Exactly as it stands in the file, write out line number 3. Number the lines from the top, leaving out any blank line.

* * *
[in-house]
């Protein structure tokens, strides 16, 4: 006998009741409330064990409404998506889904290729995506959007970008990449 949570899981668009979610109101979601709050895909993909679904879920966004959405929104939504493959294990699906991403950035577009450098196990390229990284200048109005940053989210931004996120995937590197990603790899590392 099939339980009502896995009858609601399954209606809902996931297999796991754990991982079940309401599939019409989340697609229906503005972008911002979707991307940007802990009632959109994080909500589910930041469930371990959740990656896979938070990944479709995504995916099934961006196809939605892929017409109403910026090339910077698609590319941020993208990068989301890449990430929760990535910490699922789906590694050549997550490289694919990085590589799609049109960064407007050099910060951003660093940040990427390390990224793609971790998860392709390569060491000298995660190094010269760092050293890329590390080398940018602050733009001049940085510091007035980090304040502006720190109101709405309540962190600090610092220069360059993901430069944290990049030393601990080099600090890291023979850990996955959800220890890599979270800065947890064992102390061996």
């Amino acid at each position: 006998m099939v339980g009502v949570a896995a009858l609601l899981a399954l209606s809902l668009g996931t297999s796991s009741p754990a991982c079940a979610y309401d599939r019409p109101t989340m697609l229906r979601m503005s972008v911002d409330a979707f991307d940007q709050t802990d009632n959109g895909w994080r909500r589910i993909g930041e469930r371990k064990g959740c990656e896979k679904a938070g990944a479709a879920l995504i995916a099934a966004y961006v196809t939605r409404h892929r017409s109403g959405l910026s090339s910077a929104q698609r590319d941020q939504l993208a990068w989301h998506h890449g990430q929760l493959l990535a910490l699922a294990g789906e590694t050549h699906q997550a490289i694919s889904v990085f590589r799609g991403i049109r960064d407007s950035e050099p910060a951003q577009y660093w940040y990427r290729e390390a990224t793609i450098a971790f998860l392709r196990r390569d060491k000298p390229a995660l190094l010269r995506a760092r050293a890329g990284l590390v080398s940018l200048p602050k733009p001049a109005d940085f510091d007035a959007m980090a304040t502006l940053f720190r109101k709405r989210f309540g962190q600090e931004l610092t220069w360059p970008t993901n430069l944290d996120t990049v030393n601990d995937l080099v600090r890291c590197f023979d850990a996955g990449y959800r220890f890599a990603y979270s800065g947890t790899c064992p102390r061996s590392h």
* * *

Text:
């Amino acid at each position: 006998m099939v339980g009502v949570a896995a009858l609601l899981a399954l209606s809902l668009g996931t297999s796991s009741p754990a991982c079940a979610y309401d599939r019409p109101t989340m697609l229906r979601m503005s972008v911002d409330a979707f991307d940007q709050t802990d009632n959109g895909w994080r909500r589910i993909g930041e469930r371990k064990g959740c990656e896979k679904a938070g990944a479709a879920l995504i995916a099934a966004y961006v196809t939605r409404h892929r017409s109403g959405l910026s090339s910077a929104q698609r590319d941020q939504l993208a990068w989301h998506h890449g990430q929760l493959l990535a910490l699922a294990g789906e590694t050549h699906q997550a490289i694919s889904v990085f590589r799609g991403i049109r960064d407007s950035e050099p910060a951003q577009y660093w940040y990427r290729e390390a990224t793609i450098a971790f998860l392709r196990r390569d060491k000298p390229a995660l190094l010269r995506a760092r050293a890329g990284l590390v080398s940018l200048p602050k733009p001049a109005d940085f510091d007035a959007m980090a304040t502006l940053f720190r109101k709405r989210f309540g962190q600090e931004l610092t220069w360059p970008t993901n430069l944290d996120t990049v030393n601990d995937l080099v600090r890291c590197f023979d850990a996955g990449y959800r220890f890599a990603y979270s800065g947890t790899c064992p102390r061996s590392h």